A Thai temple in Northern Thailand has been left without its Buddhist monks after the entire monastery was found to have been using methamphetamine. In response to orders to investigate drug use in Phetchabun province, local law enforcement and the village headman in Bung Sam Phan subdistrict searched schools, factories, and even temples in search of signs indicating drug use and distribution so those involved could be sent to rehabilitation facilities.1 Law enforcement officials were shocked to find out that Thai monks also struggled with addiction.
What Is Buddhism?
Buddhism is one of the largest religions in the world, originating 2,500 years ago in India. Buddhists believe that human life is one of suffering and that meditation, spiritual and physical labor, and good behavior are the ways to achieve nirvana or enlightenment. Buddhists view life as a cycle of suffering and rebirth, but if one achieves a state of enlightenment, it’s possible to escape this cycle forever.
Siddhartha Gautama was the first person to reach this state of enlightenment and is, to this day, known as the Buddha. Gautama was an Indian prince in the fifth century B.C.E. and, after seeing people poor and dying, realized that human life is suffering. In response, he renounced his wealth and spent time as a beggar, meditating, traveling, and remaining unsatisfied in what’s called “The Middle Way.”
Eventually, he reached enlightenment while in a state of deep meditation underneath the Bodhi tree (the tree of awakening). Afterward, he taught about the Four Noble Truths: Suffering (dukkha), Origin of suffering (samudāya), Cessation of suffering (nirodha), and Path to the cessation of suffering (magga).
Buddhists don’t believe in any kind of deity or god, although there are supernatural figures who are believed to be able to help or hinder people on the path toward enlightenment. They also believe in a cycle of rebirth, where souls are born again into different bodies depending on how they behaved in previous lives. This is connected to “karma,” which refers to how a person’s good or bad behavior in the past or past lives can impact them in the future.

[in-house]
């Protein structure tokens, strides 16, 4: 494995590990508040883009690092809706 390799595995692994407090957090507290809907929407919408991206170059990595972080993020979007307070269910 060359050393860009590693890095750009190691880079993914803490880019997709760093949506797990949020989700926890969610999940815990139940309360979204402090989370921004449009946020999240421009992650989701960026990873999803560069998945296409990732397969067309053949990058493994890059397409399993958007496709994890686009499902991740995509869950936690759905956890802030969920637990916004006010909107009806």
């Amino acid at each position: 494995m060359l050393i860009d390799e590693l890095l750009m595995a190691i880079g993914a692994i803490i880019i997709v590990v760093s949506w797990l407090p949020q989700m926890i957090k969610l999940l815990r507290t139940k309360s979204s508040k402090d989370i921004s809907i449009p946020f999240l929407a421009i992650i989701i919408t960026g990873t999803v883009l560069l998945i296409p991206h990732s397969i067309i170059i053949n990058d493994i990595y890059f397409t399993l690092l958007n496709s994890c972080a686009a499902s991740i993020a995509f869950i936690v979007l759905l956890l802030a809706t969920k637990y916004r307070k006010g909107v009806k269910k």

In 2020, Buddhism was practiced by more than 95% of the population in Thailand.2 Theravada Buddhism is the official religion of Thailand and plays a key role in many aspects of Thai culture, so much so that the country is often referred to as ‘The Land of Buddhism.’
Thailand Temple Left Empty After Monks Failed Drug Tests
The monks of Thailand are revered figures in Thai culture. Seats are reserved for them alongside pregnant and elderly individuals in Bangkok’s metro system, and people bow their heads in reverence whenever they walk by a monk. Especially in rural areas outside of the city, Buddhist monks in Asia are trusted advisers, often serving as counselors and role models to communities.
For this reason, it was surprising for village headman Sungyut Namburi to find that all four monks in one small temple tested positive for methamphetamine. At another small temple, an additional two Thai monks tested positive for the same drug. Even the abbot, the head of the monastery – which had served as a monk for 10 years – was found to be using drugs.1
The search was in response to villagers’ suspicions about drug use within their local Thai monastery. The monk’s personalities and behaviors simply gave them away as drug users. Even the abbot’s shelter (living space) was found to be a mess, which is highly out of character for Thai monks. Following the discovery, some of them even admitted to battling long-time addictions.1
The scandal in Phetchabun province comes amid a nationwide crackdown on drugs in the area following a mass killing at a daycare center in October that left 38 dead, most of them children. The suspect was a former police officer who was reported to have been removed from the force due to methamphetamine possession.1
For now, the monk temple is empty. A few monks who heard about the scandal had offered to stay at the temple in the interim to support the community. Understandably, the villagers were shocked to find out that their wise counselors and mentors were using drugs. After all, “They are misbehaving monks,” Sungyut Namburi said, “and they should leave the monkhood if they can’t follow and practice the disciplines.”1
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- The Washington Post – Thai Buddhist temple left empty after all its monks test positive for meth
- U.S. Department of State – 2020 Report on International Religious Freedom: Thailand